There is no one as good as us. We have very good results. Do you know that we have recoveries in over 95% of the cases that we handle? I don’t think there are any other plaintiff’s firms that can say that.

So many people think they’ve been wronged, think they have cases, when they do not so it is the case picking, the triage, that makes your business profitable or unprofitable, right?

Exactly. We take between 2-5% of the cases that come to us.

You have a system in place to review potential cases?

We do. Intake.

Is it a tiered process where a paralegal reviews and then elevates for lawyer review?

No. A lot of firms do that. We do not. Only lawyers can review. You have to have a certain depth of knowledge. If you’re not trained and if you don’t know the case law, you will miss things. Trial and error, we have learned that it is best for lawyers to do the initial intake.

Do you have a form that you use?

Yes. We do.

Is it one-person veto-power?

Interesting questions, Seth. We actually do have a tiered system. Funny that you ask because we just had a meeting this morning. We’re changing our structure as far as who handles calls. We have, right now, the intake attorney, has full authority to make a decision.

But, at a certain level, we do have to look at salaries. Because salaries are very indicative of the value of a case. Higher wage earners — in our business that means over $100,000 — then it has to come to me or another senior level attorney to make sure that there is no claim before the claim is rejected. In some cases, there might be some severance negotiation potential, for example…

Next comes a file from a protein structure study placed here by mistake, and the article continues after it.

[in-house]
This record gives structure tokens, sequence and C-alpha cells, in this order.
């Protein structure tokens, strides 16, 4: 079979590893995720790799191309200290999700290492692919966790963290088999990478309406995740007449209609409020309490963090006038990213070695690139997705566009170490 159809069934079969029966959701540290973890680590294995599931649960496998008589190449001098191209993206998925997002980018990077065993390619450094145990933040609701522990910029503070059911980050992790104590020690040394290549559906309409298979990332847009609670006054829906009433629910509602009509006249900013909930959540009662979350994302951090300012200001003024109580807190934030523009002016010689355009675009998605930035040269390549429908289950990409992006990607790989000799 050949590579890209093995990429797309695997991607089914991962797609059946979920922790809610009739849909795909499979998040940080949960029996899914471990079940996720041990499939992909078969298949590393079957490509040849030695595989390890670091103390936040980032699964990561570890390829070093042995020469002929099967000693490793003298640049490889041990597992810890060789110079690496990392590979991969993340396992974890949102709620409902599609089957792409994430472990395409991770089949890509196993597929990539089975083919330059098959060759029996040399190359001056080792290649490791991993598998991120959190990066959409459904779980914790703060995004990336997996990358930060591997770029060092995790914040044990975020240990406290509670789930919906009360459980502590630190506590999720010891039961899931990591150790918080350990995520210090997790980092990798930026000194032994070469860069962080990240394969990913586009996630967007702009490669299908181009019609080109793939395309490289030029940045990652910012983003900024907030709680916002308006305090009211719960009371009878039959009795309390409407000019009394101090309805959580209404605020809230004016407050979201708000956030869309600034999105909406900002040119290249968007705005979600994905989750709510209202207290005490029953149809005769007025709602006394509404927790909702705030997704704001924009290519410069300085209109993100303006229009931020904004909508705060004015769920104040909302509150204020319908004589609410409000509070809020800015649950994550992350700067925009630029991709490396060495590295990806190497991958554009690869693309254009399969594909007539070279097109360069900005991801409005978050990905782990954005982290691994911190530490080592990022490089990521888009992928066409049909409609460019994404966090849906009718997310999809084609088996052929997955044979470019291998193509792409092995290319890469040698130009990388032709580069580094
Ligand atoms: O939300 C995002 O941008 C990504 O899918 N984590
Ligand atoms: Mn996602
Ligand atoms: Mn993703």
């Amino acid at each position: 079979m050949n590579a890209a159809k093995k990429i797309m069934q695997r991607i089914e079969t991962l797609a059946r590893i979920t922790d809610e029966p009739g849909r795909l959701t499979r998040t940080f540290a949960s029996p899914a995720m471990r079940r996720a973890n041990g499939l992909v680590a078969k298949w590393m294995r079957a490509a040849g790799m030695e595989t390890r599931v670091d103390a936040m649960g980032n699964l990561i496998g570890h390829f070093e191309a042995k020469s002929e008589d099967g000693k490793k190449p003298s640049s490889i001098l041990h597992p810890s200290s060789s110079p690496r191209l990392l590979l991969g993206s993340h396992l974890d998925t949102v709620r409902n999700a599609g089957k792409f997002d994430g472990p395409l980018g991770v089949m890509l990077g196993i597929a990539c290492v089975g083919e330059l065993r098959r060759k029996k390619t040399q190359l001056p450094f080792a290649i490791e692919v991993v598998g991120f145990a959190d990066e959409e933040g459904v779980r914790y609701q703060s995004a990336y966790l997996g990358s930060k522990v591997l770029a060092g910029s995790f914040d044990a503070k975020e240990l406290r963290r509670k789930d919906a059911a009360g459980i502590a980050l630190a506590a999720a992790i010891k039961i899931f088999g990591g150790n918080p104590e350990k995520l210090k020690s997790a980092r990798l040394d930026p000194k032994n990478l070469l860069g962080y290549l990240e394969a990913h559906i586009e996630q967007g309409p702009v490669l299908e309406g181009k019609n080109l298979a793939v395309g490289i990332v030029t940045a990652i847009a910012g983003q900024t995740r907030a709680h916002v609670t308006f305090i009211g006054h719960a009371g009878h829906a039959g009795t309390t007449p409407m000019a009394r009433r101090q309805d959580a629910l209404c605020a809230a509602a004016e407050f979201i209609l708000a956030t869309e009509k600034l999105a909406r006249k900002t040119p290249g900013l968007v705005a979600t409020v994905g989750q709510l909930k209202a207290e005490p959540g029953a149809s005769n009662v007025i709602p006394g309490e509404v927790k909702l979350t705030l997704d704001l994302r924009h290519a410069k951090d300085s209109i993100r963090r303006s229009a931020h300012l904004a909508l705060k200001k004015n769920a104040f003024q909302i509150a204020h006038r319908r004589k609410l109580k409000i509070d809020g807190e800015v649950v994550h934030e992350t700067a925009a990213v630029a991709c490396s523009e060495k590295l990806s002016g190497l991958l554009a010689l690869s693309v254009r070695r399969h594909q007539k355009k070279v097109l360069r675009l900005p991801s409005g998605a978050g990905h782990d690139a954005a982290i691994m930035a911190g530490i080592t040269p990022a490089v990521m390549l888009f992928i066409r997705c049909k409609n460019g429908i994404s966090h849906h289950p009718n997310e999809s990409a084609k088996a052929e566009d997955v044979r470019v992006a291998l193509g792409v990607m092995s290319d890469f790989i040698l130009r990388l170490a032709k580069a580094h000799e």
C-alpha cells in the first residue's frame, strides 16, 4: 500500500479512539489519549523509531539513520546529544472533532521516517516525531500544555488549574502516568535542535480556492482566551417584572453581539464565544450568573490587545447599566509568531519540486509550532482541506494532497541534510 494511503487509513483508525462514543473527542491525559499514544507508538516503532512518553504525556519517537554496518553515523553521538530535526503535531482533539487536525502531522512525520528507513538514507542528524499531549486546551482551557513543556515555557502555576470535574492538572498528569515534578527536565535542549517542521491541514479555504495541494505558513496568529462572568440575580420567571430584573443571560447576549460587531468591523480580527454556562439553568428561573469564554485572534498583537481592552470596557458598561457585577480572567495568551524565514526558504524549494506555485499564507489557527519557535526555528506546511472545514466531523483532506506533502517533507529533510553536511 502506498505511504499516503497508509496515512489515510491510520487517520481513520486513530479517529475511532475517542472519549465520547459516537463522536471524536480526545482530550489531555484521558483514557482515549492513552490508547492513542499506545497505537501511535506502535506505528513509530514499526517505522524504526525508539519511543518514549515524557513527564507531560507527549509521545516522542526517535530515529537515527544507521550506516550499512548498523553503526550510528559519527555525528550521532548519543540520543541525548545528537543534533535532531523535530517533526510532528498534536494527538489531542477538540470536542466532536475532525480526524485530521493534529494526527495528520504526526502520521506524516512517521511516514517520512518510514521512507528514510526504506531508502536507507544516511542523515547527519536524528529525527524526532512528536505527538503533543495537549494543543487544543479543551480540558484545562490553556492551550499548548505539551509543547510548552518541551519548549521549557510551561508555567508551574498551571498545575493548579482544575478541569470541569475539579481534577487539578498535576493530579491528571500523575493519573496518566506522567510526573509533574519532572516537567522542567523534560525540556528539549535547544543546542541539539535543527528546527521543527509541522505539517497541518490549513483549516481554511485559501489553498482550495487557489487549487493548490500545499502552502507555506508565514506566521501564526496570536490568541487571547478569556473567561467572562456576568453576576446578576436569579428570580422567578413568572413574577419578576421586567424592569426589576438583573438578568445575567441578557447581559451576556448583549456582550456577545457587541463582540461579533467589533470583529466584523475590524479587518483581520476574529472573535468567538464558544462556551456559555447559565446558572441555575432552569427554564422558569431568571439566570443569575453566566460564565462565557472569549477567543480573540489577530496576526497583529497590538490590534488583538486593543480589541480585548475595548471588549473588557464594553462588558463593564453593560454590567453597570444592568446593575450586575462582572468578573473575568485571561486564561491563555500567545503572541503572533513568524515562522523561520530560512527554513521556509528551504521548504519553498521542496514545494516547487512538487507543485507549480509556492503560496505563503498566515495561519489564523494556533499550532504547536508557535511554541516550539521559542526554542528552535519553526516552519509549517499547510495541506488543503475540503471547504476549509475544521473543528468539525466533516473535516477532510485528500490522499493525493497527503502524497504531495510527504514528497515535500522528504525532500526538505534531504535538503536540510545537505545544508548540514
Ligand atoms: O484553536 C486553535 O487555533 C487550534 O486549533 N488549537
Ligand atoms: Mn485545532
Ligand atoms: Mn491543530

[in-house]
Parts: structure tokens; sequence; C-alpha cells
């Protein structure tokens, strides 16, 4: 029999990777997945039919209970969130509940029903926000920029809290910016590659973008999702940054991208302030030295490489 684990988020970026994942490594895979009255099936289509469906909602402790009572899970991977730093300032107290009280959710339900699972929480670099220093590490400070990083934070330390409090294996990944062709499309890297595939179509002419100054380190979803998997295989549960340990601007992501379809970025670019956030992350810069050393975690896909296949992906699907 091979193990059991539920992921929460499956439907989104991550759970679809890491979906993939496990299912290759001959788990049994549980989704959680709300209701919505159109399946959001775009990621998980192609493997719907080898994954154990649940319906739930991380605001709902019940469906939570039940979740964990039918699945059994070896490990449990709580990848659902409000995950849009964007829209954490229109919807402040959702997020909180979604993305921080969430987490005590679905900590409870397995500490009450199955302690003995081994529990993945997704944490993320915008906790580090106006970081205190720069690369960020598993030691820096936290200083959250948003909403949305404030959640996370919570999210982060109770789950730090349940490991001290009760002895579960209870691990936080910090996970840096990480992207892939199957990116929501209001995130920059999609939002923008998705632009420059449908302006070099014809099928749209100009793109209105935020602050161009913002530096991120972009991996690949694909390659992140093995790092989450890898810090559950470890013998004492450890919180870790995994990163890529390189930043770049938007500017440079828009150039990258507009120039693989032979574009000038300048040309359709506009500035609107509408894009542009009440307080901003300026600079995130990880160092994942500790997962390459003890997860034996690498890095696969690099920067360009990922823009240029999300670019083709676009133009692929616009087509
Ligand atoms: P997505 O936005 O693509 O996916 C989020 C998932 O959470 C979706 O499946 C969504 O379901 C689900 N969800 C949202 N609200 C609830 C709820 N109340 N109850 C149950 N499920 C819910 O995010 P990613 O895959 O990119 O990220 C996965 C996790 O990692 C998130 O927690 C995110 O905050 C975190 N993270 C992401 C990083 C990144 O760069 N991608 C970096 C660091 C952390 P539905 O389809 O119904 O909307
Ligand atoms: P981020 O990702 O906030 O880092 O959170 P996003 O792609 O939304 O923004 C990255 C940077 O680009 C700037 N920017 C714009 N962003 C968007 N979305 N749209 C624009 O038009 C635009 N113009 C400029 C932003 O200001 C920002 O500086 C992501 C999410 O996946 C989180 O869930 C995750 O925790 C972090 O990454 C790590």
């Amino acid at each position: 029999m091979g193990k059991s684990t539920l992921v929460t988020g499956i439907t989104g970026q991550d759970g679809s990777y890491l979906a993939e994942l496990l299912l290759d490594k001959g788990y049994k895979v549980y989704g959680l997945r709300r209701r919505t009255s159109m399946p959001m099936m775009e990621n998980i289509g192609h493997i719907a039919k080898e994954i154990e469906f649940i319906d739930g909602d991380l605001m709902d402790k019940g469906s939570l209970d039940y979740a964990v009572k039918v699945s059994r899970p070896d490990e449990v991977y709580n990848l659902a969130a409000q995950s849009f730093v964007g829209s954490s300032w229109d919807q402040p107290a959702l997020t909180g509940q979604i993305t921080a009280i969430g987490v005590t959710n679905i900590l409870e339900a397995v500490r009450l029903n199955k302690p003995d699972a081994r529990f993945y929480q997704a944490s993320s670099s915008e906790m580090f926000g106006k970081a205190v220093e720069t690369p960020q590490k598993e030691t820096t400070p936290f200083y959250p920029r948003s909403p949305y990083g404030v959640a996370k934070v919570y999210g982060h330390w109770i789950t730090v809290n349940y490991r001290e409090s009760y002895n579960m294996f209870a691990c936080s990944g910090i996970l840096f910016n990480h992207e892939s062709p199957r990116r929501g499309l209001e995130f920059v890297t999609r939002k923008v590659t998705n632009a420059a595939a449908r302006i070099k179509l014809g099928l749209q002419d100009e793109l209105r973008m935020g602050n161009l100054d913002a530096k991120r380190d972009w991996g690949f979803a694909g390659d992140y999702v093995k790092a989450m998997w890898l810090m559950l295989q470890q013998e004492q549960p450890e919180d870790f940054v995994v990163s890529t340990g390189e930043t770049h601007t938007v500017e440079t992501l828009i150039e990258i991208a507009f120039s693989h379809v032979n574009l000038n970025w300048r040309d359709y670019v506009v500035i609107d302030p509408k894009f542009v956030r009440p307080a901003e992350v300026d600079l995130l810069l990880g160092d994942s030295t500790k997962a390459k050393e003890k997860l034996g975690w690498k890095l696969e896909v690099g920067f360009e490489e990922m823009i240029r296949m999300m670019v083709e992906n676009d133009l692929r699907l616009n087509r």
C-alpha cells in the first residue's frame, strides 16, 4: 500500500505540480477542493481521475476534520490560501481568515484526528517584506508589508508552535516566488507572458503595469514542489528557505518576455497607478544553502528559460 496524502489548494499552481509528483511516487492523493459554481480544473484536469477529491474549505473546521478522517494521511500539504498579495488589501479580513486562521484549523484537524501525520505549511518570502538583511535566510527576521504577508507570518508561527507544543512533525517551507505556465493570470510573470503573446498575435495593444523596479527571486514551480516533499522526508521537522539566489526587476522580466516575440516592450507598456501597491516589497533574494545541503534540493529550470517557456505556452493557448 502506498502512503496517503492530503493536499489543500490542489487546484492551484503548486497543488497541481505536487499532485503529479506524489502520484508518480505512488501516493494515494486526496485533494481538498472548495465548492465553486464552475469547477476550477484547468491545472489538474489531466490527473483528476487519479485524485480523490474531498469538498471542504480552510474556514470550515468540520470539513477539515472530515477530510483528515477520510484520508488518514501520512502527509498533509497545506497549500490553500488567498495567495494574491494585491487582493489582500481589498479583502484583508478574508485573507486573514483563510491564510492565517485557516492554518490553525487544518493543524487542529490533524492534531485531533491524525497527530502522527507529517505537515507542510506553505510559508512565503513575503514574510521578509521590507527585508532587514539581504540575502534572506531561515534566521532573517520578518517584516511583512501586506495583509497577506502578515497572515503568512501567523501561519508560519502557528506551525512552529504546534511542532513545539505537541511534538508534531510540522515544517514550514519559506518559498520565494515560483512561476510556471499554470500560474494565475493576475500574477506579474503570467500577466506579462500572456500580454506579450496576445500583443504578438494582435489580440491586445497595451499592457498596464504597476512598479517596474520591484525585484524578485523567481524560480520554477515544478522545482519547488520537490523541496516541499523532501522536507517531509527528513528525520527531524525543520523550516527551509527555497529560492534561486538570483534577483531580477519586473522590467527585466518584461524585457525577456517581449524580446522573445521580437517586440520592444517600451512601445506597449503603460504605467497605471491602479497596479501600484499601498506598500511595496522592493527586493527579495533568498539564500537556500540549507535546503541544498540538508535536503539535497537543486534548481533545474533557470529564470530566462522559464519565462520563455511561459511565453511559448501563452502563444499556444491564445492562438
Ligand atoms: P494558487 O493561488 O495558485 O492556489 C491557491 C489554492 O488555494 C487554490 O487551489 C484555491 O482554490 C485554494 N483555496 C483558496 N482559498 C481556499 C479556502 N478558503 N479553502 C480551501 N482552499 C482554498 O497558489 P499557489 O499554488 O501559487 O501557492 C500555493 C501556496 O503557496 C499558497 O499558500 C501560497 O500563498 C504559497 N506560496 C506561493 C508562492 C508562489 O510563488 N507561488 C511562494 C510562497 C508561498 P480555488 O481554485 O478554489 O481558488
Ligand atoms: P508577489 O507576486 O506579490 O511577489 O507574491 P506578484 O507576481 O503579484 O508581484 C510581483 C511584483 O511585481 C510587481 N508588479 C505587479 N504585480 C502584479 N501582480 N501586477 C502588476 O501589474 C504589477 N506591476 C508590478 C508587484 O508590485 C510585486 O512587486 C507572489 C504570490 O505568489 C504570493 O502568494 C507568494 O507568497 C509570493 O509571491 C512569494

How frequent does the firm get calls?

We get calls all day long. The person doing intake cannot do much else because it consumes them. We’re trying a new thing where we are splitting intake on a given day between two lawyers so they do intake for half the day and can work on cases the second half.

We get, on average, 10-12 calls per day.

Well, that would not take the intake lawyer all day, would it?

Actually, a typical call, believe it or not…30 minutes is short. 45 minutes to an hour is average. So it is not like you pick up the phone, “You don’t have a case….” We go through a litany of questions. And a lot of people like to talk. They want to tell you their story.

How long have you been in this business?

20 years. It has become a business that I just get.

I had a great compliment the other day. Someone called me. They had gone to another lawyer, a colleague at a defense firm, and asked, “Who is the biggest hard-ass I can hire because that’s who I need?” and the defense lawyer gave her client my name.

We fight. We fight everything. We never give in. That’s what people want and deserve. Especially in our practice areas.  Consumers who were defrauded by companies or employees who have been wronged by their employers. It takes a fight. The defendants have the resources to take you on.

I had not realized you did plaintiff’s consumer fraud litigation.

50% of our business is consumer fraud class action work. We do “natural” litigation. Misbranding. We had a case, for example, involving the sweetener, stevia. Shingle cases. Siding. Decking. You name it. We do all that.

What is the worst part of your job?

Because I am the sole shareholder, I am responsible for all of the people. To cover the overhead. To pay. Sometimes I don’t sleep at night because of that. That is my number one worry. Things always work out. But there are those times when money’s just not coming in.

I assume you have a relationship with a bank?

Yes. We do. We’ve been fortunate. We have never had a problem getting a line of credit. You have to have that when you have a contingency practice.

You have always had an employment practice?

From day one. The consumer work is from the last seven years.

Where was law school and where are you from?

Hamline. And I am from Virginia, Minnesota. Up North. I am from the Iron Range. In fact my partner and I have a place on Lake Vermillion and that’s where we spend a lot of weekends.